Time to get this tour on the road!
This is really more of a prelude to the tour, which will include posts by each contributor to the anthology. Some will post on their own web sites, while some will send me their posts to include here. There will be story-behind-the-story tales, steamy excerpts, and possibly some surprises. The schedule and links are listed way down below, although I don’t have all the final links yet, so checking back is advised.
Notice: Any commenters on any of these blog posts will be entered into a drawing for a free ebook copy of this anthology.
I edited this anthology, which is in fact the twenty-third in the iconic Best Lesbian Erotica series from Cleis Press, so of course I didn’t choose a story of my own for it. What I can offer instead is my introduction, to give you some idea of what you’ll find inside the book.
We open a book hoping to be taken somewhere—to faraway places, into the lives and inner thoughts of intriguing characters, into times past or even unexplored depths of ourselves. If the book is classed as erotica, we also expect to be intensely stirred both sensually and emotionally. The beauty of an anthology is that we can be taken in multiple directions, and meet an assortment of characters with a wide range of viewpoints.
The drawback is that with short stories we often wish for more time with these characters, these sensations, these adventures. But writers with a special gift for short fiction can still draw us deeply into the brief length of their work, with multidimensional characters, vivid settings, intriguing story arcs, and, of course, sex as intrinsic to the story as any setting.
I’ve been lucky enough in two previous volumes of this series to be the editor who gets to read the flood of submissions and decide which of the best, in my opinion, should be included. I could never fit all of the very best into the limited space of a single anthology, so I try for a balance, and as wide a variety of themes and styles as
possible, especially those I haven’t seen before. Originality is high on my wish list.
Here are some hints as to where the stories I chose will take you, and what you may find there. Could there be a better start than the fantasy-fulfillment story, “Jinjutsu,” set on a plane high above the Pacific en route from Tokyo to Honolulu? And what could feel more real than longtime lovers waking in the “Morning Fog” of San Francisco? How about touring the South of France in “Perfume,” or a massage in a Moroccan public bath in “Fuck Me Like a Canadian,” or a cabin “Where There’s Smoke” in the snowy North Country, or the surveillance area above the ceiling of a
Las Vegas casino where “Oliver: Twisted” begins?
New York City figures in at least three stories, playing different roles. In “The Auction,” the city is an artsy background for socialite fundraisers. In “Trying Submission,” it’s an upscale background for a decidedly non-upscale character. And the Harlem of 1931 in “Sweet of My Heart” is the home of a Peace Mission’s free meals where even a dance hall girl could be fed.
While most of the stories have contemporary settings, two more are set, at least partially, in the past. If you’re old enough to have been swept up in the rock and blues bands frenzy of the ’60s and ’70s, you may catch the significance of September, 1970, and even if you aren’t that old, you’ll find out in “Jani-Lyn’s Dragon.” And in “Still Marching,” old friends who met and parted twenty-five years ago at a march for abortion rights in Washington DC bump into each other at a present-day march in Philadelphia.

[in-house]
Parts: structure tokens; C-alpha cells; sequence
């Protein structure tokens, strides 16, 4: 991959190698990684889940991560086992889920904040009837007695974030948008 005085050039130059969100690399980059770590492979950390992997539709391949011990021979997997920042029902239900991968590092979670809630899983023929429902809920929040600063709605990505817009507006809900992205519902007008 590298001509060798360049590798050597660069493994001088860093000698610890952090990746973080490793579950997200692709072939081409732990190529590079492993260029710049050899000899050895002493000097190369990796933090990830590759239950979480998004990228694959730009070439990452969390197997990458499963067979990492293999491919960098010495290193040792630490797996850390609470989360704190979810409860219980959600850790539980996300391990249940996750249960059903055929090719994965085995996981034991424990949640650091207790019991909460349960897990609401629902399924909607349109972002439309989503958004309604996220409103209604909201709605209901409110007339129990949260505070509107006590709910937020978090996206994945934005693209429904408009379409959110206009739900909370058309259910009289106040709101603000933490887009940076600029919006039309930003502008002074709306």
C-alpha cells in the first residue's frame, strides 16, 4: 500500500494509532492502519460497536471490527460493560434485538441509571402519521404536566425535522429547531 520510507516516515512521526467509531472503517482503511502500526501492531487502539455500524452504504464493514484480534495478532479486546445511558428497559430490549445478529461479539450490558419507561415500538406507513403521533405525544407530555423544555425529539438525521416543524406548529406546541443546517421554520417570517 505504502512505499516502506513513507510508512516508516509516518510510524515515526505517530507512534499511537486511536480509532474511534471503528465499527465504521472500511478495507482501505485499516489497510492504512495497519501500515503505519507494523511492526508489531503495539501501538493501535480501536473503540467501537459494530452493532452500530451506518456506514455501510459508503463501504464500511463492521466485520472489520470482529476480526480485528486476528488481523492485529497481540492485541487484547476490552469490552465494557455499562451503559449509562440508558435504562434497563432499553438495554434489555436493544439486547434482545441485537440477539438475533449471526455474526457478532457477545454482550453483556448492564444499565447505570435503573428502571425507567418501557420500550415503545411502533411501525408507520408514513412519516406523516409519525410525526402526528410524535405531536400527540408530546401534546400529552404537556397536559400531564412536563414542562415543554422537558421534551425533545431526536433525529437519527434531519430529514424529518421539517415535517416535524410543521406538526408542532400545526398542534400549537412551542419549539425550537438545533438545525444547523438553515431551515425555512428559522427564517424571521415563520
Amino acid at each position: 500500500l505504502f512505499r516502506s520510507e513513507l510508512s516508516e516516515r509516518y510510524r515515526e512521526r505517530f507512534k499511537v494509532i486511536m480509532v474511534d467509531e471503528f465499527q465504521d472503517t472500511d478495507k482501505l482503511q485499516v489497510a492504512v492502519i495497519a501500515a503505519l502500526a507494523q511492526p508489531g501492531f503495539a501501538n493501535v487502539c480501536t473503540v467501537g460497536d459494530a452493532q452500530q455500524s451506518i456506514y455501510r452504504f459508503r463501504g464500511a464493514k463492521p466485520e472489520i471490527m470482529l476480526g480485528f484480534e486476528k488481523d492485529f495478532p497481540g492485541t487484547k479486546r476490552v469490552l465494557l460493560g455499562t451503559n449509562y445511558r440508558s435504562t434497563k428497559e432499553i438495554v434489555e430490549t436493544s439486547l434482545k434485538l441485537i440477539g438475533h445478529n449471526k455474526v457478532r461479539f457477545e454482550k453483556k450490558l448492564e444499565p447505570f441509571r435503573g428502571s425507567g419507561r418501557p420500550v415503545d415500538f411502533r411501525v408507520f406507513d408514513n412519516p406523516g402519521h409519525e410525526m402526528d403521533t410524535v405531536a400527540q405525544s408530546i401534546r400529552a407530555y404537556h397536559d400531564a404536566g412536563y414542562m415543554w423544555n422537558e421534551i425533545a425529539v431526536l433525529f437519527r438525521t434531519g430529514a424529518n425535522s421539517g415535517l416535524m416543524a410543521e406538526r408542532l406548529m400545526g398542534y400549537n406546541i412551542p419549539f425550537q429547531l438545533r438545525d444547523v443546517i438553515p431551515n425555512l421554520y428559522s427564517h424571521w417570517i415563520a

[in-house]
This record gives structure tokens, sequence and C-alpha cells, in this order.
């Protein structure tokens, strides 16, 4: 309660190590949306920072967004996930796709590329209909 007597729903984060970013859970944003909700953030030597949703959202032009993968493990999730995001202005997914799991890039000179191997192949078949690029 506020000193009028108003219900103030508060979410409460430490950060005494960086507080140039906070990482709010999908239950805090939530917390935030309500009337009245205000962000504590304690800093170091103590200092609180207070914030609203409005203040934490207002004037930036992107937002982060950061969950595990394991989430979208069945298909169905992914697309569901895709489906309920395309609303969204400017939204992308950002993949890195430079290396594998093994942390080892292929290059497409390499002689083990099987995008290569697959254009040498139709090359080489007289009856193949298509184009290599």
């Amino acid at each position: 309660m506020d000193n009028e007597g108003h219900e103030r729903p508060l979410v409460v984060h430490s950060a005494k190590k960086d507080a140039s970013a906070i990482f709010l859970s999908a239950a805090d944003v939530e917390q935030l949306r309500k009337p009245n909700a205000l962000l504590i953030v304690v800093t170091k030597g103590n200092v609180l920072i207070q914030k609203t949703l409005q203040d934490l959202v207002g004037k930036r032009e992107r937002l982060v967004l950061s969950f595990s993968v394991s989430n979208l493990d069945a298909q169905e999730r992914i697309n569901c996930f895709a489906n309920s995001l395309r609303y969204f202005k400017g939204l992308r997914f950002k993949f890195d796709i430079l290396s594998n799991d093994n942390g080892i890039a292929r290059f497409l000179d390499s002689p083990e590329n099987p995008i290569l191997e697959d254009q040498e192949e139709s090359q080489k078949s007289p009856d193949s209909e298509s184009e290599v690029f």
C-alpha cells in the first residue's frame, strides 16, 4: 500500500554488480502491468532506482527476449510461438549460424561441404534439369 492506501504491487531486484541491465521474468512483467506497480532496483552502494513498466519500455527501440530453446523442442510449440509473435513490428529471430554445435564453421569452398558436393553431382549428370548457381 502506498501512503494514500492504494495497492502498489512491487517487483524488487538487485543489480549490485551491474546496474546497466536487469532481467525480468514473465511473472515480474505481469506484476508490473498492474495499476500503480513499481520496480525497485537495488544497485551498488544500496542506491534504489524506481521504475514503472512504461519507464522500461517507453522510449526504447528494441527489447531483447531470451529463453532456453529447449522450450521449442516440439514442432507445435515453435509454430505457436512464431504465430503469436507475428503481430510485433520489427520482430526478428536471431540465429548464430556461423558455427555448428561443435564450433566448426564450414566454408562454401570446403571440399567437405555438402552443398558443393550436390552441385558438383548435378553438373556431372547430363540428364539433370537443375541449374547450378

There are various themes included in the anthology. I had quite a few submissions featuring coffeehouse encounters, but “Husher” is the one I chose for its deft and evocative style. There were also several submissions involving cancer, something I hadn’t seen before, and others referring to trauma from past abuse; I went with “Fearless,” which included both, along with a beautifully uplifting conclusion. Of the several stories I received featuring differently abled or neuro-atypical characters, I settled on “Trying Submission,” with a vulnerable character who lingers vividly in
On another tack, “The Night Shift” proves to be just the right time for accidental phone sex. Then the familiar professor/former student theme of “Rules” travels in unexpected directions and gets as steamily entertaining as they come, while the queer bookstore in “Rainbow’s End” provides an ideal place for a hesitant would-be writer to find just what she hardly dared hope for. And in the beautifully balanced “Yin and Yang,” a contemporary ballet dancer and her lighting-technician lover make the perfect team, while the writing, alternating between lyrical and straightforward, makes the perfect presentation of their story.
Yes, all of these stories include hot, intense sex, in its many-splendored manifestations. I’ll leave you to discover those, scene by scene. A word of caution: you may not get jet lag from this journey, but a suitable recovery period between stories is highly recommended. Trust me.
So, are you ready to take your own journey through these blog posts, and potentially through the seventeen stories?
Schedule of Blog Posts:
The Night Shift
R. D. Miller
Sweet of My Heart
Emily L. Byrne
Yin and Yang
Where There’s Smoke
Fuck Me Like a Canadian